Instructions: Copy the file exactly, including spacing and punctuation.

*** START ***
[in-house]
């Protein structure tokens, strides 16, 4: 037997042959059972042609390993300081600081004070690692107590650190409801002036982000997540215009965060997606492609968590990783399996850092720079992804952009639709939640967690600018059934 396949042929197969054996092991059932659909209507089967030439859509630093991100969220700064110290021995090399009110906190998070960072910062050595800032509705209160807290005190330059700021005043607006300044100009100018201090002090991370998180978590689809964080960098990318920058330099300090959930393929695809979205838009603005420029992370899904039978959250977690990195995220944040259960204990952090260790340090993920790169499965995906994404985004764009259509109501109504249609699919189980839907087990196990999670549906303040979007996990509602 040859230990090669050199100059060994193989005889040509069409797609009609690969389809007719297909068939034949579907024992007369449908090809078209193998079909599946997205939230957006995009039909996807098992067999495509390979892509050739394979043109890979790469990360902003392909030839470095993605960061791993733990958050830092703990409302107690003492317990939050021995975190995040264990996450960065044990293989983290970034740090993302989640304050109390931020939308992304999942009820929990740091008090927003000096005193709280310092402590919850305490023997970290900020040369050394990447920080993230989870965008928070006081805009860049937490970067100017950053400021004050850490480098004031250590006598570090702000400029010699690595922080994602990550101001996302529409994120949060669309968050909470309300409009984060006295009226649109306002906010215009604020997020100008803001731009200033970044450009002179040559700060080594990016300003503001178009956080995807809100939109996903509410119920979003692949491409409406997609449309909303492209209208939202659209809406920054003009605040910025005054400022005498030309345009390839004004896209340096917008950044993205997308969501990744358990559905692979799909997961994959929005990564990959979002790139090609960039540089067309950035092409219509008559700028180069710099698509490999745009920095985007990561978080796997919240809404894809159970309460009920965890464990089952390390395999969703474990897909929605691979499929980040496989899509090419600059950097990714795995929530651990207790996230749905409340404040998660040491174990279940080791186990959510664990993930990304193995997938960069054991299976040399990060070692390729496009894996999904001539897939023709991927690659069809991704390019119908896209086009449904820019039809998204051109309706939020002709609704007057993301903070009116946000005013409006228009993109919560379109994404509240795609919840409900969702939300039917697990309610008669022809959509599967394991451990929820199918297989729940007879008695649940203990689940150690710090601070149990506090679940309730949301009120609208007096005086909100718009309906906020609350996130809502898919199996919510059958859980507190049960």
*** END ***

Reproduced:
[in-house]
């Protein structure tokens, strides 16, 4: 037997042959059972042609390993300081600081004070690692107590650190409801002036982000997540215009965060997606492609968590990783399996850092720079992804952009639709939640967690600018059934 396949042929197969054996092991059932659909209507089967030439859509630093991100969220700064110290021995090399009110906190998070960072910062050595800032509705209160807290005190330059700021005043607006300044100009100018201090002090991370998180978590689809964080960098990318920058330099300090959930393929695809979205838009603005420029992370899904039978959250977690990195995220944040259960204990952090260790340090993920790169499965995906994404985004764009259509109501109504249609699919189980839907087990196990999670549906303040979007996990509602 040859230990090669050199100059060994193989005889040509069409797609009609690969389809007719297909068939034949579907024992007369449908090809078209193998079909599946997205939230957006995009039909996807098992067999495509390979892509050739394979043109890979790469990360902003392909030839470095993605960061791993733990958050830092703990409302107690003492317990939050021995975190995040264990996450960065044990293989983290970034740090993302989640304050109390931020939308992304999942009820929990740091008090927003000096005193709280310092402590919850305490023997970290900020040369050394990447920080993230989870965008928070006081805009860049937490970067100017950053400021004050850490480098004031250590006598570090702000400029010699690595922080994602990550101001996302529409994120949060669309968050909470309300409009984060006295009226649109306002906010215009604020997020100008803001731009200033970044450009002179040559700060080594990016300003503001178009956080995807809100939109996903509410119920979003692949491409409406997609449309909303492209209208939202659209809406920054003009605040910025005054400022005498030309345009390839004004896209340096917008950044993205997308969501990744358990559905692979799909997961994959929005990564990959979002790139090609960039540089067309950035092409219509008559700028180069710099698509490999745009920095985007990561978080796997919240809404894809159970309460009920965890464990089952390390395999969703474990897909929605691979499929980040496989899509090419600059950097990714795995929530651990207790996230749905409340404040998660040491174990279940080791186990959510664990993930990304193995997938960069054991299976040399990060070692390729496009894996999904001539897939023709991927690659069809991704390019119908896209086009449904820019039809998204051109309706939020002709609704007057993301903070009116946000005013409006228009993109919560379109994404509240795609919840409900969702939300039917697990309610008669022809959509599967394991451990929820199918297989729940007879008695649940203990689940150690710090601070149990506090679940309730949301009120609208007096005086909100718009309906906020609350996130809502898919199996919510059958859980507190049960």